The remains of King Richard III were found earlier this year after a four year search led by Philippa Langley of the Richard III Society. The king, who reigned for only 2 years, died aged 32 in 1485 the Battle of Bosworth Field where he was defeated by Henry VII. His body lay in an unmarked grave for centuries, beneath what finally became a council car park in Leicester, England.
Shown above facing Michael Ibsen, one of King Richard III’s descendants , his reconstructed visage shows features that appear kind and prominent. The distinctive chin and long nose match the portraits and descriptions of the monarch. Fans of Shakespeare will know Richard the Third as a tyrant with slanted eyes, hunched back and cruel frown, but we are now able to see for ourselves a more accurate effigy lacking the centuries-long stereotyping.
This facial reconstruction of King Richard III was created by scanning and measuring his skull. No ‘hints’ were taken from the various portraits of the king as to the shape and size of his features, which are accurate to within 2mm, as the modellers did not want to be biased by preconceived imagery. Clues towards his skin colour, eyebrows and hair were however drawn from these paintings and historical documents.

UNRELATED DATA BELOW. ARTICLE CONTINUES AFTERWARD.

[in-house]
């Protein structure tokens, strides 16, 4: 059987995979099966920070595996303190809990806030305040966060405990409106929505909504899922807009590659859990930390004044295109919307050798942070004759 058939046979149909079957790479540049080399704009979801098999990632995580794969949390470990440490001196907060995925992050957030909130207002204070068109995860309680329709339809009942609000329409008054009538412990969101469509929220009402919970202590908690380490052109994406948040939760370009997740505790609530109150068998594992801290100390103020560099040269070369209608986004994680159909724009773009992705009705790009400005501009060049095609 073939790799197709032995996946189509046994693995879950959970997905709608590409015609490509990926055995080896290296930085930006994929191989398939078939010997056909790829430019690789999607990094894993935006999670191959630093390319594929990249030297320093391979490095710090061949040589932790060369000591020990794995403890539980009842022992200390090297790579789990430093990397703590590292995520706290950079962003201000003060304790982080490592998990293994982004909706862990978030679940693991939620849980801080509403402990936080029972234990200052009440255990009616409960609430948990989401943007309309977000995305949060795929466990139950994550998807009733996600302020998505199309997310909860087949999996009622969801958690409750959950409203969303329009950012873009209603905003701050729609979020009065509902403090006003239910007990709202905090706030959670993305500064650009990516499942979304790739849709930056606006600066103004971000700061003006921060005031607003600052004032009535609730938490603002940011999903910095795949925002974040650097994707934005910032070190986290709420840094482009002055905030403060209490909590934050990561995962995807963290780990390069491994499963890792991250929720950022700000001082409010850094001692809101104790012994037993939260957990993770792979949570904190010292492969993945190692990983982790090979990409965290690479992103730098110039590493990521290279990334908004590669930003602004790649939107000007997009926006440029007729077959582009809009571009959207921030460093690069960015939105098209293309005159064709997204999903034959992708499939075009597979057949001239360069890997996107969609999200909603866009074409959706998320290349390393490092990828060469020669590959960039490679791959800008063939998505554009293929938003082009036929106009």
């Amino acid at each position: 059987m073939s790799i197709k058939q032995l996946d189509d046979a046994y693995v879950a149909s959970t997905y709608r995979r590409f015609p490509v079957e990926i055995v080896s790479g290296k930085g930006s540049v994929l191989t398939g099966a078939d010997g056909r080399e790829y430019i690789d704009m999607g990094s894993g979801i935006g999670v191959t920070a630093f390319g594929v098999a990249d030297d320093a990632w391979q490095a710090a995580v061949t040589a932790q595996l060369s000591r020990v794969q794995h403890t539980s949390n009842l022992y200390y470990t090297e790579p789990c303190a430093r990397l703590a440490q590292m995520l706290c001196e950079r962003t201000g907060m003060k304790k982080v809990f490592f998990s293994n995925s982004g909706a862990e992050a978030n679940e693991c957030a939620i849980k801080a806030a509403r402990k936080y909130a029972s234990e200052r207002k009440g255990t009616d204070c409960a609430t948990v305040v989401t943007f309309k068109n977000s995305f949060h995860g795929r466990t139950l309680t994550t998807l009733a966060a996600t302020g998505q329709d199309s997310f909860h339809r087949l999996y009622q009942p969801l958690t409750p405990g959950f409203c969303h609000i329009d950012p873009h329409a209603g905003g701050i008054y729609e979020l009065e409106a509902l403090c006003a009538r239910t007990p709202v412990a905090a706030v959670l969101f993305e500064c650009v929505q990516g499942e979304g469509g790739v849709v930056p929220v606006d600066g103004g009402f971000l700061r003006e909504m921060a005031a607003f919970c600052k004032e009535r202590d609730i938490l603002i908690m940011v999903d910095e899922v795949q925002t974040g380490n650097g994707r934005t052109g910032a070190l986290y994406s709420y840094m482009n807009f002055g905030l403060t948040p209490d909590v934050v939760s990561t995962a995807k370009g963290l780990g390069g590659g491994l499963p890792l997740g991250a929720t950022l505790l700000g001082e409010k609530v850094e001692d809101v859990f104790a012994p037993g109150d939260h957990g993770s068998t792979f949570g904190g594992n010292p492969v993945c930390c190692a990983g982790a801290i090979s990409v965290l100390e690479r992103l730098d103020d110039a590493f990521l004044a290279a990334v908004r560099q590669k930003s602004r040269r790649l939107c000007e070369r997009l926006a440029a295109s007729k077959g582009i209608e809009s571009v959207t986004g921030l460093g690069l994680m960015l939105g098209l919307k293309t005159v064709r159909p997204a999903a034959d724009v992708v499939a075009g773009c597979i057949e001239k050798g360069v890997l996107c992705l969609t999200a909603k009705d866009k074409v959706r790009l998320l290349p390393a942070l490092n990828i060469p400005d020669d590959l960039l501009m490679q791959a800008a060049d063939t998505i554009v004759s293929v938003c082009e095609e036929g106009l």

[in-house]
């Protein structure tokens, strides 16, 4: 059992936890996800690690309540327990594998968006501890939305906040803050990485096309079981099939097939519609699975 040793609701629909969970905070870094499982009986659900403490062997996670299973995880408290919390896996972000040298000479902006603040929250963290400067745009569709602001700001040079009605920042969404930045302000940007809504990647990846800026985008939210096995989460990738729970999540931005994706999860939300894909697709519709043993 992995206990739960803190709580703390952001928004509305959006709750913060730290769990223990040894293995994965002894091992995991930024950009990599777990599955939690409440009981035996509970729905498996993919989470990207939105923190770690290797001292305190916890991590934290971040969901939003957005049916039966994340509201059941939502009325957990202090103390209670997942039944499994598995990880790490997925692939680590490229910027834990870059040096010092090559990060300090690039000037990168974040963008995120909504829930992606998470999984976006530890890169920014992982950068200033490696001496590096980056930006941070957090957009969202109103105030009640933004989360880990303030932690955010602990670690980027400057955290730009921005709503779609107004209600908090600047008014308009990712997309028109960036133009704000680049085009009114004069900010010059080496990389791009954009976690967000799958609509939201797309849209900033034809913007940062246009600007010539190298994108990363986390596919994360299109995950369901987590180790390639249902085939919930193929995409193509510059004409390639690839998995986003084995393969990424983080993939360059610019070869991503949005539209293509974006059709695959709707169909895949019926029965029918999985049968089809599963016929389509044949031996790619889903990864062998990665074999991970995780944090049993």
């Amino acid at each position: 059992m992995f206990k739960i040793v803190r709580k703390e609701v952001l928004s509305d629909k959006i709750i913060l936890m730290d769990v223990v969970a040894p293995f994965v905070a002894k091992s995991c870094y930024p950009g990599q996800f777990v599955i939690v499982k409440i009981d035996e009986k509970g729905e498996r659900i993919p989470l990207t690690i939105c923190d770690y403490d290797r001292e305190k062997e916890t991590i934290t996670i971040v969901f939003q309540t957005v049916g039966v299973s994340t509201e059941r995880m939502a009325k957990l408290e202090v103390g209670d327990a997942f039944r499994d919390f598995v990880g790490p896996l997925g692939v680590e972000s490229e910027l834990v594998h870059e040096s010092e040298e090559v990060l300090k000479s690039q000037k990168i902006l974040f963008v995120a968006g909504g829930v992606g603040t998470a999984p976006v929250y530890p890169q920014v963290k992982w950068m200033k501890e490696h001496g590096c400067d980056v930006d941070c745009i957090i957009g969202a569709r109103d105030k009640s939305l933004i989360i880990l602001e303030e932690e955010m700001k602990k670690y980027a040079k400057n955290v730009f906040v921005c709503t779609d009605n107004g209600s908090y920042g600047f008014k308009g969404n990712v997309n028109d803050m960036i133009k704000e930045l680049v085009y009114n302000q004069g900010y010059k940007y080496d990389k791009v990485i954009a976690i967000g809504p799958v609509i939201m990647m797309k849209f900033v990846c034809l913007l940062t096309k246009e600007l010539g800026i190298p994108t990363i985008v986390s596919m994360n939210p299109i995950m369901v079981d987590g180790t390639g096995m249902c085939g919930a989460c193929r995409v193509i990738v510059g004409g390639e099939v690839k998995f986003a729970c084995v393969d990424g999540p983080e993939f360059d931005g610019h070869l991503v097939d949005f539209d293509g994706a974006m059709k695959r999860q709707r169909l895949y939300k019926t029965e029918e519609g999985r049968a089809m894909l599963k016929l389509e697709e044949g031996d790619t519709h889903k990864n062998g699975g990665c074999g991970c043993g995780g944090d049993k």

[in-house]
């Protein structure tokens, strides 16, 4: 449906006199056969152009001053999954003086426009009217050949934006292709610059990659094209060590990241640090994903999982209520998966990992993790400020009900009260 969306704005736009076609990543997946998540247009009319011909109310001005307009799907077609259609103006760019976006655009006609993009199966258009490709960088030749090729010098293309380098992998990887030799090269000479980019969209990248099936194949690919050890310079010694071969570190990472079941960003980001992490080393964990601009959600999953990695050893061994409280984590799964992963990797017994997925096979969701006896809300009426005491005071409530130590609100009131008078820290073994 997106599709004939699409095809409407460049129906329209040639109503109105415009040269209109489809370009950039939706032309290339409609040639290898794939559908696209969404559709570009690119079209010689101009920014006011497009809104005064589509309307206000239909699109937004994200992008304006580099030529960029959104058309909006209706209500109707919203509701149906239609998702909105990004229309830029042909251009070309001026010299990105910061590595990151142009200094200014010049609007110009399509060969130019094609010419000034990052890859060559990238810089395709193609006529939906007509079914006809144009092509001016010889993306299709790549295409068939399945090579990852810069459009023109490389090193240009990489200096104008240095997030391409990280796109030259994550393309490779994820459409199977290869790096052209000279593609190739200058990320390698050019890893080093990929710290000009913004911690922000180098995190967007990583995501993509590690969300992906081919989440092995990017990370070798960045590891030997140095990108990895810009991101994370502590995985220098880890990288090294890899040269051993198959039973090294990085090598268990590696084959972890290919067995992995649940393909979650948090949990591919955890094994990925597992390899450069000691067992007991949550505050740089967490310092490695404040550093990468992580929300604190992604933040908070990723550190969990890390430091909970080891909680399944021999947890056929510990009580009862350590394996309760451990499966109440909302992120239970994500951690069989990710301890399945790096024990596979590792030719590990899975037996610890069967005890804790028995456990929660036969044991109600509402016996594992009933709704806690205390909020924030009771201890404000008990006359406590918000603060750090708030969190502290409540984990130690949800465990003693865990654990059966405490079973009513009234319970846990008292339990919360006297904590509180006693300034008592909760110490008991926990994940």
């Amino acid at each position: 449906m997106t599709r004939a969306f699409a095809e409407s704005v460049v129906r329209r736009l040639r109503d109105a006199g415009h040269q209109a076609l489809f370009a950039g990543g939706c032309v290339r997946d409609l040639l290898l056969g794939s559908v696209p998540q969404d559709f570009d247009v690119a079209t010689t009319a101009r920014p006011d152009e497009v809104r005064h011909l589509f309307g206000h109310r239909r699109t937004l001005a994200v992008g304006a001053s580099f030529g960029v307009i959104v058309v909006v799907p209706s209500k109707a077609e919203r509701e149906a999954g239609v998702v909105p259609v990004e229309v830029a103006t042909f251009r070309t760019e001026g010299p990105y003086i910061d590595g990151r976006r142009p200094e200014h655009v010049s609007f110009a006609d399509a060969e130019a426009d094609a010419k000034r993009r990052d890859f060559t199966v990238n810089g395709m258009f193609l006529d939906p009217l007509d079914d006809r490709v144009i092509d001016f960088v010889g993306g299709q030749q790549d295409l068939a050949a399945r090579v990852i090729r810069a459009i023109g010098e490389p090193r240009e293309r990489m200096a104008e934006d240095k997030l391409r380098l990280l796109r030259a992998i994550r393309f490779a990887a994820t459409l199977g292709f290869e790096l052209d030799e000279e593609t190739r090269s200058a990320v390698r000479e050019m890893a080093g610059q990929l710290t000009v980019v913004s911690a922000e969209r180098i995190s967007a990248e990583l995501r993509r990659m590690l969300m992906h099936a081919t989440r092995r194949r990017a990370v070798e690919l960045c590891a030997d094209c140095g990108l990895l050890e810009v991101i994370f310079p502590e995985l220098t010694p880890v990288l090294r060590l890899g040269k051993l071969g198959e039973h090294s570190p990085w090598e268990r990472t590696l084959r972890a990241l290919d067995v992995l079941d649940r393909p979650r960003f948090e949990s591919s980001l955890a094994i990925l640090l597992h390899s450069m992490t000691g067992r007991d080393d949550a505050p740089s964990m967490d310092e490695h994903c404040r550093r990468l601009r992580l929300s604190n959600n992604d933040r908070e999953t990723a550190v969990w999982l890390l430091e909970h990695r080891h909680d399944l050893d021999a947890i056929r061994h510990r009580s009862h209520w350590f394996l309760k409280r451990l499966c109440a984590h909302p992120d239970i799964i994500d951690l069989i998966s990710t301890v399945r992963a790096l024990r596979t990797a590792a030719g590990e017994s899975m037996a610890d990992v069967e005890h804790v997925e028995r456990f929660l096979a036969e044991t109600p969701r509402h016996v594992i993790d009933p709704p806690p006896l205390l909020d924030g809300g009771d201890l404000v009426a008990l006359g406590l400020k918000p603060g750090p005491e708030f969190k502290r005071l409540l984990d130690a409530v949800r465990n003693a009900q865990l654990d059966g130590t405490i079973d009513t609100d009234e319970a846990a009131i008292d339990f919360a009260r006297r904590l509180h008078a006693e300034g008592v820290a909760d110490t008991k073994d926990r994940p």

While his face might not be as evil as the Tudors painted him, the monarch really did have a curve in his spine which would have given him a hunched appearance, as is evidenced in this photo of Richard III’s skeletal remains taken at Leicester University:
Not every long gone monarch is as ‘easy’ to find as Richard III. The remains of King Alfred, also referred to as Alfred the Great, has had quite a rough time since his burial in 899. But that story is for another post… 😉